A disillusioned killer embarks on his last hit but first he has to overcome his affections for his cool, detached partner. Thinking it's dangerous and improper to become involved with a colleague he sets out to find a surrogate for his affections. Against the sordid and surreal urban nightscape of contemporary Hong Kong, he crosses path with a strange drifter looking for her mysterious ex-boyfriend and an amusing mute trying to get the world's attention in his own unconventional ways.Written by
Perry Yu <firstname.lastname@example.org>
Wong Kar-Wai and cinematographer Christopher Doyle deliberately chose to use a lot of wide angle lenses and close shots to distinguish this from their previous collaboration Chungking Express. See more »
The Killer's Agent:
Are we still partners?
We've been business partners for nearly three years. This is the first time we've ever sat together. We hardly ever see each other. I know how hard it is for a man to control his passion. Partners shouldn't get emotionally involved with each other.
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Everything you have seen before and nothing like anything you have seen before.
One thing is for sure - it is everything you have seen before and nothing like anything you have seen before. As a Wong Kar-wai junkie, I have to admit - it is getting harder and harder to find a favorite - Fallen Angels is among the top three. In one sense I really loved Fallen Angels because it is full of the same urban angst brought up in Chungking Express. There is something utterly and strikingly gorgeous about Wong Kar-Wai's movies. The mise-en-scene and backdrops his characters inhabit in that give each scene a particular almost brooding feeling. Wong Kar-Wai's are lost and lonely in a world that is dark and full of despair. Fallen Angels is no different.
Fallen Angels' Hong Kong is alive in the evenings. One could argue that the cinematography captures a dreamlike state, pure urban neon, and erotic. In Fallen Angels we travel the gritty back alleys (reminiscent of Chunking Express) into underworld dives, dreary dive bars juxtaposed against a brightly-lit McDonalds. I have to say this... Wong Kar-wai does somewhat put me off with his product placement - but we have to finance our projects somehow, I guess.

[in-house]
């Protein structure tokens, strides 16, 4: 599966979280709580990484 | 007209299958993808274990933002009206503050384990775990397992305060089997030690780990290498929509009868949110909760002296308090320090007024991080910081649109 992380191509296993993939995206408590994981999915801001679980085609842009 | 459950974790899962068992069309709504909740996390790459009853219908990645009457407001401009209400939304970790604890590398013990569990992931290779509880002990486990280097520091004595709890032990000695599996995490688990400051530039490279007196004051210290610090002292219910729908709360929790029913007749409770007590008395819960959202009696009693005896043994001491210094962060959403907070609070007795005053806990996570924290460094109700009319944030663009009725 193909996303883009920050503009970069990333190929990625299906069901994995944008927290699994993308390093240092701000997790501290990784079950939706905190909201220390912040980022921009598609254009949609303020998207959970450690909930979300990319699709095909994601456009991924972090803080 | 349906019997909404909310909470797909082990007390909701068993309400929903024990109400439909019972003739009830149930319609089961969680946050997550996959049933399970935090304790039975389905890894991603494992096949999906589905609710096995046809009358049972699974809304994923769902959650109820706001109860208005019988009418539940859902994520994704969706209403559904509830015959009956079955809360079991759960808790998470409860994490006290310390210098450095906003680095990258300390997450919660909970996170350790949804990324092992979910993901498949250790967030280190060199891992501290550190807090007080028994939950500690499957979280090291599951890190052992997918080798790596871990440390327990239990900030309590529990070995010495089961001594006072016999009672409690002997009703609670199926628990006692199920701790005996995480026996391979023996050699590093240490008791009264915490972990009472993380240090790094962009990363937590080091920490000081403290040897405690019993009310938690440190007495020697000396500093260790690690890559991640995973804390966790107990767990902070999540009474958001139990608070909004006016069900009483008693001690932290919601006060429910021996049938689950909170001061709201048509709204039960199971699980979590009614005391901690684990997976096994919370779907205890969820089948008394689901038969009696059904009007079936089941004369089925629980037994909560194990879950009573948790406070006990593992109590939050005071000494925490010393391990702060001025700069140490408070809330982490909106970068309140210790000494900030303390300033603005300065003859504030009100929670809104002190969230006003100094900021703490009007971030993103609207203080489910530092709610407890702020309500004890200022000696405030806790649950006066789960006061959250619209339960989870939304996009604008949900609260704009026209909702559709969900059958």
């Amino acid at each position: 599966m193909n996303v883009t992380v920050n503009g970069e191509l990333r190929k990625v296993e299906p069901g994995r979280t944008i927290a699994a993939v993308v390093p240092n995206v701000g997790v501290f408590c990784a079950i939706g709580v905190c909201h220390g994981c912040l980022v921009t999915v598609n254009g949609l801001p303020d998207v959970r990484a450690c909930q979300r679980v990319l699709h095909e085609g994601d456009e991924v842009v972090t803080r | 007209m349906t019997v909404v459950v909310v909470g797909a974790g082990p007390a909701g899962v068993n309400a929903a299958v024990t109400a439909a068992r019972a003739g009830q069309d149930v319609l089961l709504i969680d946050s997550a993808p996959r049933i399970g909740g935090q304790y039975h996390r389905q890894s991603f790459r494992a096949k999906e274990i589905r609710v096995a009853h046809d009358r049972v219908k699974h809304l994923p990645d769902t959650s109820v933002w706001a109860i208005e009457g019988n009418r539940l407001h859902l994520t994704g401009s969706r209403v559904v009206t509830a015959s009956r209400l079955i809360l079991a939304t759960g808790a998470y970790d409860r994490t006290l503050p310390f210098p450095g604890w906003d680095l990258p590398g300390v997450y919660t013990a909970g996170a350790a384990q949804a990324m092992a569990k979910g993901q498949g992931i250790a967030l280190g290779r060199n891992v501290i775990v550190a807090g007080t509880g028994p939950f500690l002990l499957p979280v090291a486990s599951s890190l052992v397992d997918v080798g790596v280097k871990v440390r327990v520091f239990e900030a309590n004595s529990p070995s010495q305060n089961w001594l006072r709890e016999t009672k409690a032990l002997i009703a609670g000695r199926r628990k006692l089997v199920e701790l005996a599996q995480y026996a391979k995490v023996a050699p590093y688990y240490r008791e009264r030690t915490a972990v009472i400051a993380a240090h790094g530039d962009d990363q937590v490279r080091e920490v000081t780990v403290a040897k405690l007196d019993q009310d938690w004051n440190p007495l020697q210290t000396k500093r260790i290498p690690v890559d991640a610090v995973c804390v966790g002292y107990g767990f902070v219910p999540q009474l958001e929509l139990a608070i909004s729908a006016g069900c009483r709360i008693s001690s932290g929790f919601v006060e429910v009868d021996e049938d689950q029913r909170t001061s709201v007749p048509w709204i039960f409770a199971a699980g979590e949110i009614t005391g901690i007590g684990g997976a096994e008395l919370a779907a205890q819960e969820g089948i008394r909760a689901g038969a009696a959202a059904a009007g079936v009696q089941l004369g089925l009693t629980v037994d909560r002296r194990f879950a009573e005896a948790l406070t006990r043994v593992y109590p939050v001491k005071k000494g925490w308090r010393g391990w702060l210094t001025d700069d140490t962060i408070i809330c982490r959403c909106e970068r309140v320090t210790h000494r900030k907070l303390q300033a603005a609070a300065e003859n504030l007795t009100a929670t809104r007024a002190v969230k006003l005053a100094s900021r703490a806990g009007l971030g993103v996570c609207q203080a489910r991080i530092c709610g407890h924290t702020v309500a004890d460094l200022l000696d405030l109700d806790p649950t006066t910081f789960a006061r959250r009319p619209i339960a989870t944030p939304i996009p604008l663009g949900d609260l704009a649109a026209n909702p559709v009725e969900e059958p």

Leon Lai's is a lazy hired killer. His portrayal, it can be argues is weighty and conjures up a sense of gaudy (almost caddy) persona. I am reminded of Yuddy in Days of Being Wild. Lai is wonderful as a contradiction of apathy and poetry. Lai plays it with a languid air. Every move is deliberate - smooth. Conversely, Michelle Reis' is his doppelganger - his manager. She is obsessed with him, becomes emotionally attached to him. I would argue that a sense of betrayal set the stage for the hit man's final demise. A nighttime ride in the back of a motorcycle with He Zhiwu (Takeshi Kaneshiro) leads me wonder is she has comes undone. Love though, and its many forms of cruelty is a recurring theme with Wong Kar-wai. Oh that sweet betrayal... He Zhiwu is a potent character. The relationship He Zhiwu develops with his father is proof positive that even in the broken world of dysfunctionality there resides a lotus from the marshes. The videotape sessions, at first almost humorous, forms yet another center of love shattered - sometimes we need to really treasure what we have lest it slip by so suddenly... he Zhiwu is a symbol of the lyricism of youth.
One has to admit, even after Chunking Express, Fallen Angels is different from any Hong Kong movie. Driven by inner monologue (much like the later much acclaimed The Follow from The Hire series) it draws one in. The languid tone and deeply erotic tale is one that will stand the test of time. Fallen Angels according to Teo takes over from where Chungking Express leaves of. I argue that it brought Chungking Express to a whole new realm. Fallen Angels is Chungking Express on steroids.
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